I totally agree with Manish’s views that even if you have no plans of selling your house, you are sitting on a wealth which would give great peace of mind when you have repaid all the EMIs and the house is all yours. My father bought a house in a prime locality in Delhi 40 years back for Rs 30,000. I calculated the CAGR of the property keeping the current market value in mind. It is a cool 18% return that we see here. If my father had thought like Pramod and other fans of renting, he would have a tougher life as a retired person living in a rented accomodation in some outskirts where rents are cheaper.

              I also agree with Pramod that the first house is more a commodity than an investment. But if you are not going to buy the first house, where is the question of buying second property as investment. The tax benefits of the second home (if you can afford) is even better. You can get the deduction of the entire interest amt from the taxable income. So by totally ignoring this avenue of wealth creation, you are missing out a vital component of your asset building. Mind you, I am not discounting the importance of PPFs, MFs etc here.

              I am still a great fan of owning the house in spite of very persuasive arguments put forth by Pramod, Manish and others in favour of renting 🙂


            3. Raja says:

              Wow!! that’s a really a interesting conversation going on here. Just would like to add my 2 cents here.

              1. Rental price as we discussed, is a function of demand and supply. Essentially meaning that the renter is not so much in control of how much he might have to pay for the same accommodation on a future date. Just calculating it as 3-4% of the current property price and ruling out the future rental price appreciation doesn’t sound too prudent to me. When a person buys a house on loan he basically locks in his outgo in form of EMI to a certain extent. Of course drastic interest rate changes on upside can alter his calculations. But i think in the mid to distant future India has a better chance of seeing interest rates softening like so many developed nations than it moving drastically up from current 10% range. Whereas when someone is depending on rental mode of accomodation he is exposing himself to drastic future variations in rent.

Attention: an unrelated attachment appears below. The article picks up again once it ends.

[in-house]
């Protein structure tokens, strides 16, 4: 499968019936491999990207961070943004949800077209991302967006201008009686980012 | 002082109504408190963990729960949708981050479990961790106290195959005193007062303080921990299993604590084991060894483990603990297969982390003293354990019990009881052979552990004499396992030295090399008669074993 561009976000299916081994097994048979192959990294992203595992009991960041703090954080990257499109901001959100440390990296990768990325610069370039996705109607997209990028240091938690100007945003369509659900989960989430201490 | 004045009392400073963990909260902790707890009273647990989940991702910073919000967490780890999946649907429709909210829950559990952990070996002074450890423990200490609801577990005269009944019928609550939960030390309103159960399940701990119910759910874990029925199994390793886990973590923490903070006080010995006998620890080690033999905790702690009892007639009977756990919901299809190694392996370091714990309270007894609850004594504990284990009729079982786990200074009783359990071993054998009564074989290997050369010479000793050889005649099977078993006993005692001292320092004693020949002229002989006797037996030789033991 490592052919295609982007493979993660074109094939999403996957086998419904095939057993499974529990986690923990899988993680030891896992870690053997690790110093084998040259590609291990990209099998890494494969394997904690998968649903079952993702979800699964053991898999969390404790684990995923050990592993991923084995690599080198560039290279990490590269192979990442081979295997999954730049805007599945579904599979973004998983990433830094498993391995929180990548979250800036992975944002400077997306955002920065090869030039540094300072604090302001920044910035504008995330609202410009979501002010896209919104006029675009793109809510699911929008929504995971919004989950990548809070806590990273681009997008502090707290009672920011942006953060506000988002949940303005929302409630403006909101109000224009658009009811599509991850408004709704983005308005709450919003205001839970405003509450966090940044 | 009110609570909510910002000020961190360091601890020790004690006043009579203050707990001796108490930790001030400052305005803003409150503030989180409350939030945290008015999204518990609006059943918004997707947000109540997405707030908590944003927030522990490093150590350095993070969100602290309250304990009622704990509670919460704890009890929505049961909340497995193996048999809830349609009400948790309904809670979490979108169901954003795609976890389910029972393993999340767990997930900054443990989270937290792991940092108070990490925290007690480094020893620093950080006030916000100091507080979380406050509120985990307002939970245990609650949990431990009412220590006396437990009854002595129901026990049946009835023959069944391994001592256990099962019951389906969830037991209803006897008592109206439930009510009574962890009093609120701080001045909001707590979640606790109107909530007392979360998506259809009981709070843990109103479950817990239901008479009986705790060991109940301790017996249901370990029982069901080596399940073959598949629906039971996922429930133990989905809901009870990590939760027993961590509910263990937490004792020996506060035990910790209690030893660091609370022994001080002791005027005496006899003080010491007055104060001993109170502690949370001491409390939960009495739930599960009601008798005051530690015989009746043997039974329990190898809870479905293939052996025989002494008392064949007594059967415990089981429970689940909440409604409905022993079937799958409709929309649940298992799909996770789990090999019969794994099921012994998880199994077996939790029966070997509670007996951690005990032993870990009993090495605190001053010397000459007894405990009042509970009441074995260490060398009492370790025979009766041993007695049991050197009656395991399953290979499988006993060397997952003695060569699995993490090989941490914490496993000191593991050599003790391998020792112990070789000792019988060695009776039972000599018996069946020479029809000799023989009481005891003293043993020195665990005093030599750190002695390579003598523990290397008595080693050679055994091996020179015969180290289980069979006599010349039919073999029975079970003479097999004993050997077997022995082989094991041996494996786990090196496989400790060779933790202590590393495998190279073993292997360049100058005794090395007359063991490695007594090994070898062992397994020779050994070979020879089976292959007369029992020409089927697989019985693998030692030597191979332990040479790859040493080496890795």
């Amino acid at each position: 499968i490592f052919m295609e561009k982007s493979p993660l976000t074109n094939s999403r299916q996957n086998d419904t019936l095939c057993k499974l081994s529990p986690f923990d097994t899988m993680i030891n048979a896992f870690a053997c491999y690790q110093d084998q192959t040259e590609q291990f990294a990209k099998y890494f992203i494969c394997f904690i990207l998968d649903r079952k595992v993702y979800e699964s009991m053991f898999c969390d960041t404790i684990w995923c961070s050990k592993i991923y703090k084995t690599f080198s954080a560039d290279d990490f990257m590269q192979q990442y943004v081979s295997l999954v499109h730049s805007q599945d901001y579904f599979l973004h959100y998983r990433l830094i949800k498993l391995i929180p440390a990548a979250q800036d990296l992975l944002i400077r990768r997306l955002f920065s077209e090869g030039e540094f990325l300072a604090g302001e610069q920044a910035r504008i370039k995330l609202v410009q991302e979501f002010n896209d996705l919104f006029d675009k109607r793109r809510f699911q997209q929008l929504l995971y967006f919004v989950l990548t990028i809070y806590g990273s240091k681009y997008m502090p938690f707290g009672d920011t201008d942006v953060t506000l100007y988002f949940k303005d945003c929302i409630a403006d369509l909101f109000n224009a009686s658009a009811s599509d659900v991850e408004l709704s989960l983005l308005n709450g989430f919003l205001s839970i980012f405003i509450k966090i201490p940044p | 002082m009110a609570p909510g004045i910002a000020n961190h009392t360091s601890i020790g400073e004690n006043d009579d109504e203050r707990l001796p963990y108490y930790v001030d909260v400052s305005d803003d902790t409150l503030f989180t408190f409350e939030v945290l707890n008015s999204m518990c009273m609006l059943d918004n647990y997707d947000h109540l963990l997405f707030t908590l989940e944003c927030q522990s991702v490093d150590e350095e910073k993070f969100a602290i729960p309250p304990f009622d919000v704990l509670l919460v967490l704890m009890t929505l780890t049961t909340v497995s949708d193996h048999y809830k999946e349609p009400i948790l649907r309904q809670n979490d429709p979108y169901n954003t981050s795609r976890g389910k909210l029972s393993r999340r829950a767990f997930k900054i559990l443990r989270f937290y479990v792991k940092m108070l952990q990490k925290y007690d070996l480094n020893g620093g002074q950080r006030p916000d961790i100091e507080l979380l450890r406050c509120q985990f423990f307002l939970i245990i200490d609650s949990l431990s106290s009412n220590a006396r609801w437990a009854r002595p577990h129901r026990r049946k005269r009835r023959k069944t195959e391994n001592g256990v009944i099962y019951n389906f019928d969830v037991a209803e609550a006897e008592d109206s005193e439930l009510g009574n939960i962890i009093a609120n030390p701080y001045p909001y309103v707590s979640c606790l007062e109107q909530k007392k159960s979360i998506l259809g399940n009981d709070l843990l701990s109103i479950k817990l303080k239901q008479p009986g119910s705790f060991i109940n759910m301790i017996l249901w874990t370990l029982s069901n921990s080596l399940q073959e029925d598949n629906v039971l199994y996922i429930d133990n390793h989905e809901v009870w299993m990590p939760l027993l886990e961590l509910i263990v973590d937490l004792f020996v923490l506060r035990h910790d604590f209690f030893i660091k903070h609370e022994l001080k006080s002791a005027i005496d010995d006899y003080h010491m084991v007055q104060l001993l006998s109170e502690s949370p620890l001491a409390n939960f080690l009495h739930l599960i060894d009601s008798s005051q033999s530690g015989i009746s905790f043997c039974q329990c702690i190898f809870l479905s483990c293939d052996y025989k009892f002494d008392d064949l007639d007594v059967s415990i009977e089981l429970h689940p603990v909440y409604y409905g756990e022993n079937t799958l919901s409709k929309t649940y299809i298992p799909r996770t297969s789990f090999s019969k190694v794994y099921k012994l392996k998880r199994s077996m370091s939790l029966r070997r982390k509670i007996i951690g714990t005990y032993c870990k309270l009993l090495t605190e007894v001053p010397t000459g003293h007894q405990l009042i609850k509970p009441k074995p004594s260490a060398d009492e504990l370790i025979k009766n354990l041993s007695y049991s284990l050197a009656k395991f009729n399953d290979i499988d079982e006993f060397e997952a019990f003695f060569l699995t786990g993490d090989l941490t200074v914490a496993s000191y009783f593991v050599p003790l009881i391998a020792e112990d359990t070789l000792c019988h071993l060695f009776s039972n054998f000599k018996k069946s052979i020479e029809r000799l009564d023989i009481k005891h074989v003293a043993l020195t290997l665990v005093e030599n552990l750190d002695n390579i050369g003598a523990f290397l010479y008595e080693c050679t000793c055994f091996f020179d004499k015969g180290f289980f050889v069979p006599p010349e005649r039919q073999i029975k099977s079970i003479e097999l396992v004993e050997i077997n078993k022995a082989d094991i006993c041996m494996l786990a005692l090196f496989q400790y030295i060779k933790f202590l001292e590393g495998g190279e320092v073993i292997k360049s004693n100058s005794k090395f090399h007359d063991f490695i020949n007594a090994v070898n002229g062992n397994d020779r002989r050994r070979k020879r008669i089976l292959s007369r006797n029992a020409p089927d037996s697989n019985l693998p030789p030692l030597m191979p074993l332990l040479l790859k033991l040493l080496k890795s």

Take for example the case of a tier-2 city like Bhubaneswar. Not so long ago (around 5 years back) the rent for a decent 2 bhk used to be in the range of 2-3.5 k. In just 5 years time it has sky rocketed to the range of 6-8k for the same accomodation. The rise is mainly attributed to a rerating of the city as small IT hub and factor’s like growing number of IT professional employed with Infy, Wipro, Satyam etc…Now someone who had the affordability to buy a house 5 yrs back but didn’t do it is surely ruing the decision. Of course property prices too have risen in similar fashion so buying now is even more difficult.

              2. I am not aware of the statistics but i guess most of the new houses are bought by people when they are of marriage age. So, probably the age profile will be in the range 26-34. This means the main cash outgo in form of EMI will be ove by the time they in age range range of 41-49 (Assuming an average 15 yr loan). There is a good 16-24 yrs of life left after that (Assuming life expectancy of 65 years). What am trying to say is with buying a house one will be done with the most of hard work in his prime working years. Whereas rent is a never ending story, one has to keep on paying the rents for his lifetime.